Tags: Hulbert | sell | stock | market

Hulbert: How to Decide When to Sell a Stock

By Dan Weil   |   Tuesday, 18 Feb 2014 01:48 PM

Many investors have a far easier time jumping in to buy a stock than they do to sell. But holding on to dogs can greatly limit your returns.

Mark Hulbert, editor of Hulbert Financial Digest, offers several tips on when to sell.

"One general rule of thumb is to subject your stocks to the same valuation criteria that you used when initially deciding to purchase them," he writes in The Wall Street Journal.

Editor’s Note:
5 Shocking Reasons the Dow Will Hit 60,000

"If you bought a stock because its price-earnings [P/E] ratio is well below the market's, for example, then you should consider selling it if its P/E is now well above."

Given investors' reluctance to sell stocks, when one does become heavily sold, it's likely to underperform in coming months, Hulbert writes.

Andrea Frazzini, a principal at AQR Capital Management, recommends that you sell stocks that have significantly trailed the overall market in the last year, according to Hulbert.

Experts also tell him that stocks with a consensus "sell" rating from Wall Street analysts and stocks with a heavy amount of short interest are ripe to be sold as well.

According to Terrance Odean, a finance professor at the University of California, Berkeley, investors usually only sell a stock when they need money to buy a different stock. In addition, he adds, investors often would rather hold a stock than sell it at a loss, which does not reflect what the stock's potential is.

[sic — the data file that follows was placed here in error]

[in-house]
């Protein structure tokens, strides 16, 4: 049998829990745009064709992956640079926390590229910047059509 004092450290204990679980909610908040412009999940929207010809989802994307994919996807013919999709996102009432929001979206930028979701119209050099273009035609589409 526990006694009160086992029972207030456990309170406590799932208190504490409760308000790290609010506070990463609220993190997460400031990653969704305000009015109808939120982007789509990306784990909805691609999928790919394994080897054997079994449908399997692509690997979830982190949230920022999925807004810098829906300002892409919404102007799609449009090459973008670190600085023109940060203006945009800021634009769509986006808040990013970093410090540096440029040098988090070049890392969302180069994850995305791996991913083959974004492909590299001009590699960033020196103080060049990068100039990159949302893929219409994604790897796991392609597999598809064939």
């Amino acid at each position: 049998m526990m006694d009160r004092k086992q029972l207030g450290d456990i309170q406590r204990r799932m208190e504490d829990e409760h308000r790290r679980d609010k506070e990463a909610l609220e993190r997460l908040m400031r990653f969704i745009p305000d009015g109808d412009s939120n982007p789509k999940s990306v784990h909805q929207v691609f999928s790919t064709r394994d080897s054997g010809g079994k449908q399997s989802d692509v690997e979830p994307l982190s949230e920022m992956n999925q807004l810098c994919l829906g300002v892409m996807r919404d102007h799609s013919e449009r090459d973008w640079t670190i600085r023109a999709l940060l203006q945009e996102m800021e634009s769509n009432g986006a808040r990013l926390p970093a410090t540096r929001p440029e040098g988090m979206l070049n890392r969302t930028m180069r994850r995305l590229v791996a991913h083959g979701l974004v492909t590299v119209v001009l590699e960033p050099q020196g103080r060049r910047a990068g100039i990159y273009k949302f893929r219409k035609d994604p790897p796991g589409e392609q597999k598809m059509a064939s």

"For most investors, buying is a forward-looking activity and selling is a backward-looking activity," Odean tells Hulbert.

"Even if you get smarter at selling, though, you can't overcome a bad buying decision," Hulbert explains.

With the Standard & Poor's 500 Index just 12 points (less than 1 percent) below its Jan. 15 record high, not everyone is thinking about selling stocks.

"I think the market is still believing that the economy is moving in the right direction," Robert Pavlik, chief market strategist at Banyan Partners, tells Bloomberg.

"Folks are looking to buy on the dips. The pullback is still fresh and they're looking for opportunities."

Editor’s Note: 5 Shocking Reasons the Dow Will Hit 60,000

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